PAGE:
4 Best Sounds for Glass Turkey Calls

Using Glass Turkey Calls to Sweet Talk a Tom

Depending on where you go turkey hunting in the country, it might be harder or easier than you might think. In some pressured areas, the birds may be more wary and discerning. While in less pressured areas, you can often lure a tom in with minimal calling experience. Either way, there are a few advantages to using glass turkey calls over other types of turkey calls. And they can have you sounding like a real turkey in no time. By using just four turkey sounds in the field, you could realistically bring a tom into shooting range this season.

Advantages of Glass Turkey Calls

Many people start with slate calls, and they work just fine…until it rains. Once it gets wet, slate tends to not be very functional in a turkey call. One of the best advantages that glass turkey calls provide is that they can function well in rainy conditions without sacrificing a lot of their sound quality. Another benefit is that the glass surface can produce very loud, sharp, and raspy notes. This is good for reaching out and calling a tom in from afar, but it can still produce realistic raspy tones up close. And they don’t take a lot of effort to maintain either.

The Sweet April glass turkey call by Bone Collector is a great option for beginners and seasoned turkey hunters alike. This pot call has a mahogany cup with a glass top, and comes with a hardwood striker. It works great in the rain and can produce realistic, raspy calls when you need them.

4 Essential Turkey Calls to Master

As Michael explains in the video below, you can use these glass turkey calls to draw a gobbler into range fairly easily even as a beginner. But you always need to focus on your cadence and rhythm. They are very important for turkey calling. Try listening to turkey recordings – or better yet, real turkeys in the woods – to get a good grasp of the cadence and rhythm they use for each call. You’ll start to internalize it over time and know when to use each one. Here’s some more information from Michael:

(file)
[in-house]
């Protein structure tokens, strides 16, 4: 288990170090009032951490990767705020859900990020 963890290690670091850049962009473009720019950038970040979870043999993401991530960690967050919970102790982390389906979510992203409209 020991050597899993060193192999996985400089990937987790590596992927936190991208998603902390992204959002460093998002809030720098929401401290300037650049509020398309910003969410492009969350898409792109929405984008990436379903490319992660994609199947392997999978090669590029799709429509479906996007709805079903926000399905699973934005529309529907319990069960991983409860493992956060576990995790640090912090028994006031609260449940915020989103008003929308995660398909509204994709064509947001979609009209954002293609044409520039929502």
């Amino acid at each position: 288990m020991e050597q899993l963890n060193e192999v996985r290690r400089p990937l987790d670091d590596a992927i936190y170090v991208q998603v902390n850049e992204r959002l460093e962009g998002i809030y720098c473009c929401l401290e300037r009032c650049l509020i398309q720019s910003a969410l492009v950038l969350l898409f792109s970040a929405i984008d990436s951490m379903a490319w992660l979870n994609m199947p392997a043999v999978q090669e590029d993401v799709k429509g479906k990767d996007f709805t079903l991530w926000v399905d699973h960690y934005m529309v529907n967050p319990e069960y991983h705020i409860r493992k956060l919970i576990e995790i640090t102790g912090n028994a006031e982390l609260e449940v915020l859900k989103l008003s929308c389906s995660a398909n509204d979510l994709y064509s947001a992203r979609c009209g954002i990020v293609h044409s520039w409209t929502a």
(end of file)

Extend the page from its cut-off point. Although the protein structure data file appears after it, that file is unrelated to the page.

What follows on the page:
The yelp (starting at 47 seconds in the video above) is a universal call that turkeys use very often. Michael describes it as a note that starts high, and sounds like a rusty wheel rolling over from there. Depending on how you grasp the striker and how much pressure you use, you can also change the intensity of the yelp and create that raspy sound that’s more realistic. Importantly, there’s a bit of a range of purposes for yelps. The first option is a loud and intense one that can get a turkey’s attention from far off to lure it in. But when they close the distance, you need to switch to softer, more subdued turkey yelps. You can do this by applying less pressure. But it does take some practice to master the difference between these two.


Turkeys use clucks (starting at 2:40 seconds in the video above)to reassure one another and communicate where they are. After striking a tom in the distance and trying to draw him into range, a series of clucks can help encourage him to keep coming. To make a cluck on a glass call, you need to use short, single strokes with the striker. They should be done in a slow sequence of 2 to 3 clucks, leaving some time in between each one.


If you can make a turkey cluck, you can also make cutting sounds (starting at 2:50 seconds in the video above). Basically, a cutt is a more excited, faster-paced, and aggressive version of a cluck. They are usually louder and sharper, which conveys a sense of excitement. Cutting can be helpful when a tom is hung up out of range or stuck with another hen somewhere. Try cutting to gain his interest and maybe even draw the hen in. A useful tactic is to combine cutting with louder yelps when the turkey is further afield, and then transition to clucks and softer yelps as he approaches.


Michael said the purr (starting at 6:30 seconds in the video above) is one of the easiest turkey calls to make on glass, in that you can gently drag the striker across the glass to produce the sweet, soft, purring sound. Turkeys use purrs often when they’re feeding to let each other know where they are. It is a good reassurance to a tom when combined with clucks.

With a bit of practice and observation in the woods, you’ll be able to make these basic turkey calls very quickly. As far as what situation to use them in, that will come with time.

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